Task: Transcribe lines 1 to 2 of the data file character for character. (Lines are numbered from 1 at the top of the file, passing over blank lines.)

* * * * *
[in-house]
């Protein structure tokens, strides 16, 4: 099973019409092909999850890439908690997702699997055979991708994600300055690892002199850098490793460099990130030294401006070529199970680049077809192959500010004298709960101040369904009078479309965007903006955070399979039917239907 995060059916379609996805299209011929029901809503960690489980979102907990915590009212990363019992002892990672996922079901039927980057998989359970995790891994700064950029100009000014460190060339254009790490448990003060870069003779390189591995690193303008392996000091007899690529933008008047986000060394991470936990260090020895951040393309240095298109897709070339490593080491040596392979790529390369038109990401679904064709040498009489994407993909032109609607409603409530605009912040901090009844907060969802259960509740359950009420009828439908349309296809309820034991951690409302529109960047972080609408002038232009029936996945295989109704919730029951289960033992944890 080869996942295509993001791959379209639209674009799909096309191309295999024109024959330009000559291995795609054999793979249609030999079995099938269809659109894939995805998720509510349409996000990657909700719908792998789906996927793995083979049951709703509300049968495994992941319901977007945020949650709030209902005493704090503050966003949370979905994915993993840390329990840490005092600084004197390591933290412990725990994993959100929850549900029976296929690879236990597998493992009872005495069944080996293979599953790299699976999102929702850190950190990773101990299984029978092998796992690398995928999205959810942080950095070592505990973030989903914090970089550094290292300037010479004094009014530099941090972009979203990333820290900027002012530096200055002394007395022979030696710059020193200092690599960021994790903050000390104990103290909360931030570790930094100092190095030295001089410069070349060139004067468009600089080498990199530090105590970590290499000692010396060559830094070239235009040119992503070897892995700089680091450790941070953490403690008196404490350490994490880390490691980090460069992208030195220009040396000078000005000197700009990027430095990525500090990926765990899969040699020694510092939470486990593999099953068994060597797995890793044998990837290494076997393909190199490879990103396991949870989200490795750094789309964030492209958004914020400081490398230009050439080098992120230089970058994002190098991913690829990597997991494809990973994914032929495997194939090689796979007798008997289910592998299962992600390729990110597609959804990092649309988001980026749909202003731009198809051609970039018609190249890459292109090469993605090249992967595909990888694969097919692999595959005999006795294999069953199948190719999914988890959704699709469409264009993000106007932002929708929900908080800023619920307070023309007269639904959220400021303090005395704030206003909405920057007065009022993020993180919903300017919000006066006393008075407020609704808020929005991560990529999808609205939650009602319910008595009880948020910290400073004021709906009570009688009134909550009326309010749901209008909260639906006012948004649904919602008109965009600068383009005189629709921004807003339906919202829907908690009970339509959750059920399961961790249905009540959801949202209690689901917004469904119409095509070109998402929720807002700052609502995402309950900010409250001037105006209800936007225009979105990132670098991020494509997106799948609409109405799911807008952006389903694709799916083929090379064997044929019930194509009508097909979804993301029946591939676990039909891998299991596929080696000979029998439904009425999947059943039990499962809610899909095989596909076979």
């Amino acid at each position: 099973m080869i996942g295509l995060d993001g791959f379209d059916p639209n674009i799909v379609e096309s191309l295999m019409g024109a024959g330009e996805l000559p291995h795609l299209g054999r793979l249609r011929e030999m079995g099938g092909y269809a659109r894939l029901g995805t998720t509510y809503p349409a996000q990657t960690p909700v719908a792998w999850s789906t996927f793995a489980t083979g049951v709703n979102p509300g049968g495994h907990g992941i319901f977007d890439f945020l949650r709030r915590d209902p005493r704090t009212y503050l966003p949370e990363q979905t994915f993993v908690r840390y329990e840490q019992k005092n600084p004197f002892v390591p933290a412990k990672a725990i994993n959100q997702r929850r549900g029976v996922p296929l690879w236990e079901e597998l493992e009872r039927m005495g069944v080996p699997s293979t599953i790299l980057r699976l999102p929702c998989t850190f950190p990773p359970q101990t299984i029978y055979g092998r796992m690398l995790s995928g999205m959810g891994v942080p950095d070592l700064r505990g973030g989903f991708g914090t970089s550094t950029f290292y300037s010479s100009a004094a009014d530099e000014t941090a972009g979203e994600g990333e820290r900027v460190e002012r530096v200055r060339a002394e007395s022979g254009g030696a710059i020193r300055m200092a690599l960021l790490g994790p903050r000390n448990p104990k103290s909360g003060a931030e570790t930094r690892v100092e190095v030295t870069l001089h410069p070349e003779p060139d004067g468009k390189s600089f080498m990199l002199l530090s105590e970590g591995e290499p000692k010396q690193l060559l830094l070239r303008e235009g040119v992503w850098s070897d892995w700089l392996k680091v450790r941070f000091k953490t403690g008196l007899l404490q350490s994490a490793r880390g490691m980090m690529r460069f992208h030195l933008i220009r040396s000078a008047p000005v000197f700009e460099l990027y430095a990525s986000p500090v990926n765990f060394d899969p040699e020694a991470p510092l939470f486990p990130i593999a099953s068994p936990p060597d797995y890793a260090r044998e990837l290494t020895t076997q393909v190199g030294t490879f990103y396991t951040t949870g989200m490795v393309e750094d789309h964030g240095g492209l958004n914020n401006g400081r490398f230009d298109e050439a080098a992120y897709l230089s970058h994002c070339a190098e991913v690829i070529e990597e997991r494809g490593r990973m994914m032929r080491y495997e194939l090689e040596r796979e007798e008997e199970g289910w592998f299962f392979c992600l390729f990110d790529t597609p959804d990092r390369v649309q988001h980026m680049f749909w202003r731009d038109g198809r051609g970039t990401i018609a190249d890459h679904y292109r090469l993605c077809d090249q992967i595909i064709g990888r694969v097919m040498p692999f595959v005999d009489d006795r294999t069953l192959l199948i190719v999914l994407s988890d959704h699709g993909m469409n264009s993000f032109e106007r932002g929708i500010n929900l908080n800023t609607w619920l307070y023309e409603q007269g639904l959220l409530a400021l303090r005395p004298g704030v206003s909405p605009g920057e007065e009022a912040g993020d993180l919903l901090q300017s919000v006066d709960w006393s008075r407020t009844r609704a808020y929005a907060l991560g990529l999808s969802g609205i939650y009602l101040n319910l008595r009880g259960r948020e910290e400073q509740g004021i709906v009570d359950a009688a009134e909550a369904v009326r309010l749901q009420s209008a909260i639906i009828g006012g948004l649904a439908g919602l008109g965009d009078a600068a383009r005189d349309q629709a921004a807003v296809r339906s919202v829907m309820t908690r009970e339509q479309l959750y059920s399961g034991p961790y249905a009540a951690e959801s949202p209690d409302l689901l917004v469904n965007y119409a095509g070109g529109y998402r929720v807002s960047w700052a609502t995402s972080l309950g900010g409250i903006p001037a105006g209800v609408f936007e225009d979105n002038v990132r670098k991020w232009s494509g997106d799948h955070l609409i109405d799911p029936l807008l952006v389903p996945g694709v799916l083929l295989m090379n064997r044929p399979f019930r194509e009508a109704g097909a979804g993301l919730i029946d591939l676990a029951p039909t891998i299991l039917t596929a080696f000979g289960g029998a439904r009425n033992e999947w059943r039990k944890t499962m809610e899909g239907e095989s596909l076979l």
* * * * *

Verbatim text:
[in-house]
């Protein structure tokens, strides 16, 4: 099973019409092909999850890439908690997702699997055979991708994600300055690892002199850098490793460099990130030294401006070529199970680049077809192959500010004298709960101040369904009078479309965007903006955070399979039917239907 995060059916379609996805299209011929029901809503960690489980979102907990915590009212990363019992002892990672996922079901039927980057998989359970995790891994700064950029100009000014460190060339254009790490448990003060870069003779390189591995690193303008392996000091007899690529933008008047986000060394991470936990260090020895951040393309240095298109897709070339490593080491040596392979790529390369038109990401679904064709040498009489994407993909032109609607409603409530605009912040901090009844907060969802259960509740359950009420009828439908349309296809309820034991951690409302529109960047972080609408002038232009029936996945295989109704919730029951289960033992944890 080869996942295509993001791959379209639209674009799909096309191309295999024109024959330009000559291995795609054999793979249609030999079995099938269809659109894939995805998720509510349409996000990657909700719908792998789906996927793995083979049951709703509300049968495994992941319901977007945020949650709030209902005493704090503050966003949370979905994915993993840390329990840490005092600084004197390591933290412990725990994993959100929850549900029976296929690879236990597998493992009872005495069944080996293979599953790299699976999102929702850190950190990773101990299984029978092998796992690398995928999205959810942080950095070592505990973030989903914090970089550094290292300037010479004094009014530099941090972009979203990333820290900027002012530096200055002394007395022979030696710059020193200092690599960021994790903050000390104990103290909360931030570790930094100092190095030295001089410069070349060139004067468009600089080498990199530090105590970590290499000692010396060559830094070239235009040119992503070897892995700089680091450790941070953490403690008196404490350490994490880390490691980090460069992208030195220009040396000078000005000197700009990027430095990525500090990926765990899969040699020694510092939470486990593999099953068994060597797995890793044998990837290494076997393909190199490879990103396991949870989200490795750094789309964030492209958004914020400081490398230009050439080098992120230089970058994002190098991913690829990597997991494809990973994914032929495997194939090689796979007798008997289910592998299962992600390729990110597609959804990092649309988001980026749909202003731009198809051609970039018609190249890459292109090469993605090249992967595909990888694969097919692999595959005999006795294999069953199948190719999914988890959704699709469409264009993000106007932002929708929900908080800023619920307070023309007269639904959220400021303090005395704030206003909405920057007065009022993020993180919903300017919000006066006393008075407020609704808020929005991560990529999808609205939650009602319910008595009880948020910290400073004021709906009570009688009134909550009326309010749901209008909260639906006012948004649904919602008109965009600068383009005189629709921004807003339906919202829907908690009970339509959750059920399961961790249905009540959801949202209690689901917004469904119409095509070109998402929720807002700052609502995402309950900010409250001037105006209800936007225009979105990132670098991020494509997106799948609409109405799911807008952006389903694709799916083929090379064997044929019930194509009508097909979804993301029946591939676990039909891998299991596929080696000979029998439904009425999947059943039990499962809610899909095989596909076979």